Holy Land USA, Waterbury
The Damned Story: We’ve all seen it while driving along either Route 8 or I-84 through Waterbury: the huge cross high atop Pine Hill. Many already know about it, but the 50-foot high cross marks the spot that was once Holy Land USA.
Although the abandoned 18-acre park is now in disrepair, there was a time in the 60s and 70s when the attraction drew 40,000 visitors per year — picture a Wally World for the religious faithful, without a Tilt-a-Whirl. After receiving a message from his god in the 1950s, local attorney John Greco singlehandedly created the park as an homage to the Holy Land in Israel, fashioning miniature versions of Bethlehem and Jerusalem from chicken wire, plywood, fiberglass and plaster as well as adding dioramas of other key biblical locales. By the time he was done, he had created over 200 unique structures.
Holy Land USA officially closed in 1984. (“Sorry kids, Holy Land is closed. The messiah out front should have told you.”) The park, left by Greco in his will to an order of nuns (the Religious Teachers Fillipini), is now closed to the public, but the curious — and vandals — still make pilgrimages. Most of the displays and exhibits are either crumbling or in complete ruins, but there’s something about the slow decline of the place which makes it compelling.
In April 2008, the old iconic neon cross was taken down and replaced with a shorter, more durable one, although it doesn’t light up quite like the old one. I guess you could say the spirit has gone out of the place.
For some great pictures of Holy Land during its hey day during the 1950s and ’60s, check out roadtripmemories.com.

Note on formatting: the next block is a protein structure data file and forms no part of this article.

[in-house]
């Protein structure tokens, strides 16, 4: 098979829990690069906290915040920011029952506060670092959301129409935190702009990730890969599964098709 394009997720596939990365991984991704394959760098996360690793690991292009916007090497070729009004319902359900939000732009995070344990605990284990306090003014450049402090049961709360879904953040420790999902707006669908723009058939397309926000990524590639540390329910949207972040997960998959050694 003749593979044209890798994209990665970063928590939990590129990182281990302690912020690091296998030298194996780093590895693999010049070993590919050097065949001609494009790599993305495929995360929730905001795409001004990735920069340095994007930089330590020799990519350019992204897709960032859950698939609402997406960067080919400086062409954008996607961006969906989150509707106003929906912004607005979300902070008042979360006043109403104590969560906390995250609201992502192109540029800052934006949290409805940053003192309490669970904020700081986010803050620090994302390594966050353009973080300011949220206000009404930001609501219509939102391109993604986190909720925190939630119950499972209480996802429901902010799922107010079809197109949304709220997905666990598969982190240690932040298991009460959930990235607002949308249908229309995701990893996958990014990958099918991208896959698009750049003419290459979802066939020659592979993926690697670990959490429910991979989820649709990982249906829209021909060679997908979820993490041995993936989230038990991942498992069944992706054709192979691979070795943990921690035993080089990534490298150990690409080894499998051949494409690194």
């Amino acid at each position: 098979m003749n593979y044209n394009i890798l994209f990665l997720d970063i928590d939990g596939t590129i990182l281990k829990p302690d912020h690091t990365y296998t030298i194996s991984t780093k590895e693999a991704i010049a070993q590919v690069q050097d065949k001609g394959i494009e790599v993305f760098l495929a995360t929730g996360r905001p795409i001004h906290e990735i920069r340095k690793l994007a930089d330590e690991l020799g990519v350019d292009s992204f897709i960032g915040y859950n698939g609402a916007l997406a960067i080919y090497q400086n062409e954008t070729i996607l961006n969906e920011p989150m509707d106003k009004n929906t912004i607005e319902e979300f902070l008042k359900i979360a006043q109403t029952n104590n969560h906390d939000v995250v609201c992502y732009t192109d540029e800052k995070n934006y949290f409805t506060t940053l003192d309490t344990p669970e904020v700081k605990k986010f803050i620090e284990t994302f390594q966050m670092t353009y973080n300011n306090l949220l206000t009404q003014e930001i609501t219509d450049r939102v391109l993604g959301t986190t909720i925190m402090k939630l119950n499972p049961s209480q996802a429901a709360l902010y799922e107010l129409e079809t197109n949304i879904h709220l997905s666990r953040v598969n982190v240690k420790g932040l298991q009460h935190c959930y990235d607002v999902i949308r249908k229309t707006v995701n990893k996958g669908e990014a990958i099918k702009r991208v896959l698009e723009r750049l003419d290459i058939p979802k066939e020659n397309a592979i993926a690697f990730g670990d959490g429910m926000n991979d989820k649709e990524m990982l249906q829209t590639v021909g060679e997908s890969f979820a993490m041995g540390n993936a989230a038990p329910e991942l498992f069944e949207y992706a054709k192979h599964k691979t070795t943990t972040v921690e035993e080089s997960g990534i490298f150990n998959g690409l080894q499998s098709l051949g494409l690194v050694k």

Our Damned Experience: We finally made the pilgrimage to Holy Land USA in April 2009, and after getting permission to visit from the nuns of the order who currently own the property, made one of Kate’s dreams not involving corn come true by being able to roam about freely and take as many pictures as we like. And being photo freaks, we snapped away to our hearts’ content — see the gallery below. (That’s Steve in the 2nd to last one standing atop the hill.)
As we expected, Holy Land is in a state of great disrepairMany of the faded structures are either crumbling or have been destroyed by vandals, creating an almost literal post-apocalyptic feel, what with the religious overtones and all. Broken mortar, splintered beams, smashed walls and exposed chicken wire litter the site — along with a lot of actual litter. Seeing that the site was a bit of a disjointed shamble to start with, the ensuing deterioration hasn’t helped any.
Despite how decrepit it is now, however, it’s hard to not be impressed at the fevered effort Greco must have expended bringing his religious vision to life. Many of the small-scale buildings and shrines are randomly grouped together, and it’s clear he gave a lot of attention to detail. With how many structures there are and how much of the hillside it encompasses, it’s sort of amazing and weird at the same time to consider that it was all the work of one person.
At the top of the hill to north are three crosses representing Cavalry Hill, while a short distance to the south and looming over all of Holy Land is the aforementioned brand new shiny cross. It’s not as big as the old one, and a bit harder to see from various points down in the valley (such as Route 8 or I-84), but it’s still impressive in its own right. The view of the surrounding area while standing under the cross is quite nice, also.
As you might think, it’s sad to see such a wonderfully weird place as Holy Land USA in its current state of ruin — without a doubt, it must’ve been quite a sight in its heyday.
If You Go: Holy Land is on Slocum Road in Waterbury. It’s not open to the public, but if you get permission from the nuns (and please do — Steve just went up and knocked on the door and politely asked if we could go in and take pictures, so there’s no need to willingly trespass), you can park near the entrance and walk around the entrance gate.
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